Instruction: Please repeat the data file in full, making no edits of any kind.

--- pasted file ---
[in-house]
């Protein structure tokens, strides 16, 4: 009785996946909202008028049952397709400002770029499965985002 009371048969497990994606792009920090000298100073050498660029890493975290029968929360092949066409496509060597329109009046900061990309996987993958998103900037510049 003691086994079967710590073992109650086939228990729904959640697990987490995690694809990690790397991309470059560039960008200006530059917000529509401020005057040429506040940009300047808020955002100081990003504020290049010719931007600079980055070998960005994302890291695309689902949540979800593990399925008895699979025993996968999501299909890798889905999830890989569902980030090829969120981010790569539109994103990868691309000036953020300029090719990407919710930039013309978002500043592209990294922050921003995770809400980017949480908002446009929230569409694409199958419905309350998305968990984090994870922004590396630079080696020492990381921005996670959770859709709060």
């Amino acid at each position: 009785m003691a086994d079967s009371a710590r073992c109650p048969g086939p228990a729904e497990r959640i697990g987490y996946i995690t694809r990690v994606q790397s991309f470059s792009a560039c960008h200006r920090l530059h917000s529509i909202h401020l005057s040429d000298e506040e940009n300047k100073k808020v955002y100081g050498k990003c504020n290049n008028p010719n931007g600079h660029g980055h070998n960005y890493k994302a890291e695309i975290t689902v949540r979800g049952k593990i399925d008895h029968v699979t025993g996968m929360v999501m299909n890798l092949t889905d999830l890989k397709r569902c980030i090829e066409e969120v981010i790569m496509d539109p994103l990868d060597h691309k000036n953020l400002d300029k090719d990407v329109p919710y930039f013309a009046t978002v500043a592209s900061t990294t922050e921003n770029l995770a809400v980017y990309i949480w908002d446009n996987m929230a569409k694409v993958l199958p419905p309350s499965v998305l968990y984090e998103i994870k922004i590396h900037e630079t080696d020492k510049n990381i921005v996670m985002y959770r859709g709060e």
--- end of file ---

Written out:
[in-house]
């Protein structure tokens, strides 16, 4: 009785996946909202008028049952397709400002770029499965985002 009371048969497990994606792009920090000298100073050498660029890493975290029968929360092949066409496509060597329109009046900061990309996987993958998103900037510049 003691086994079967710590073992109650086939228990729904959640697990987490995690694809990690790397991309470059560039960008200006530059917000529509401020005057040429506040940009300047808020955002100081990003504020290049010719931007600079980055070998960005994302890291695309689902949540979800593990399925008895699979025993996968999501299909890798889905999830890989569902980030090829969120981010790569539109994103990868691309000036953020300029090719990407919710930039013309978002500043592209990294922050921003995770809400980017949480908002446009929230569409694409199958419905309350998305968990984090994870922004590396630079080696020492990381921005996670959770859709709060």
């Amino acid at each position: 009785m003691a086994d079967s009371a710590r073992c109650p048969g086939p228990a729904e497990r959640i697990g987490y996946i995690t694809r990690v994606q790397s991309f470059s792009a560039c960008h200006r920090l530059h917000s529509i909202h401020l005057s040429d000298e506040e940009n300047k100073k808020v955002y100081g050498k990003c504020n290049n008028p010719n931007g600079h660029g980055h070998n960005y890493k994302a890291e695309i975290t689902v949540r979800g049952k593990i399925d008895h029968v699979t025993g996968m929360v999501m299909n890798l092949t889905d999830l890989k397709r569902c980030i090829e066409e969120v981010i790569m496509d539109p994103l990868d060597h691309k000036n953020l400002d300029k090719d990407v329109p919710y930039f013309a009046t978002v500043a592209s900061t990294t922050e921003n770029l995770a809400v980017y990309i949480w908002d446009n996987m929230a569409k694409v993958l199958p419905p309350s499965v998305l968990y984090e998103i994870k922004i590396h900037e630079t080696d020492k510049n990381i921005v996670m985002y959770r859709g709060e």